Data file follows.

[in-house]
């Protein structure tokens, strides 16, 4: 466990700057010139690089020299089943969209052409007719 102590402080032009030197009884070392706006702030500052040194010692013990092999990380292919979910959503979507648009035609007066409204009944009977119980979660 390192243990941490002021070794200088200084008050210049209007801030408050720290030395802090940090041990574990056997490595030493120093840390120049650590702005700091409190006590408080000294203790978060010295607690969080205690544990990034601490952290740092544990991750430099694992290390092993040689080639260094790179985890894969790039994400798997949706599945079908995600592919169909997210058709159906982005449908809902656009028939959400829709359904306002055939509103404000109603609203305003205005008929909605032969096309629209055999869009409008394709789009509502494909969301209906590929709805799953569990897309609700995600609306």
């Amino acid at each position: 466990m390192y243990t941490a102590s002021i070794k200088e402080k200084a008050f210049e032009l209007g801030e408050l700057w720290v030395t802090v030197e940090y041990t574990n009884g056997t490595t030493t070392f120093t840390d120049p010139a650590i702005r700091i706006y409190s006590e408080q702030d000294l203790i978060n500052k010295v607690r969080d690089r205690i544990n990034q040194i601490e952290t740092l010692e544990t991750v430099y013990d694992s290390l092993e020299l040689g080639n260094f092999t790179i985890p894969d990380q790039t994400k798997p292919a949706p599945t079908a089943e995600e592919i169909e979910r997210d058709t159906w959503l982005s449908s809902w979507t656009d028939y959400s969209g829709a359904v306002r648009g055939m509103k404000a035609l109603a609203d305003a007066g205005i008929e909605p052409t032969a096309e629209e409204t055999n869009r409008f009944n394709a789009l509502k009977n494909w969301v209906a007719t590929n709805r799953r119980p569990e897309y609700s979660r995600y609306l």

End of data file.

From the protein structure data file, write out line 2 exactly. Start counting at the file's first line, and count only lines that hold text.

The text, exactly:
């Protein structure tokens, strides 16, 4: 466990700057010139690089020299089943969209052409007719 102590402080032009030197009884070392706006702030500052040194010692013990092999990380292919979910959503979507648009035609007066409204009944009977119980979660 390192243990941490002021070794200088200084008050210049209007801030408050720290030395802090940090041990574990056997490595030493120093840390120049650590702005700091409190006590408080000294203790978060010295607690969080205690544990990034601490952290740092544990991750430099694992290390092993040689080639260094790179985890894969790039994400798997949706599945079908995600592919169909997210058709159906982005449908809902656009028939959400829709359904306002055939509103404000109603609203305003205005008929909605032969096309629209055999869009409008394709789009509502494909969301209906590929709805799953569990897309609700995600609306």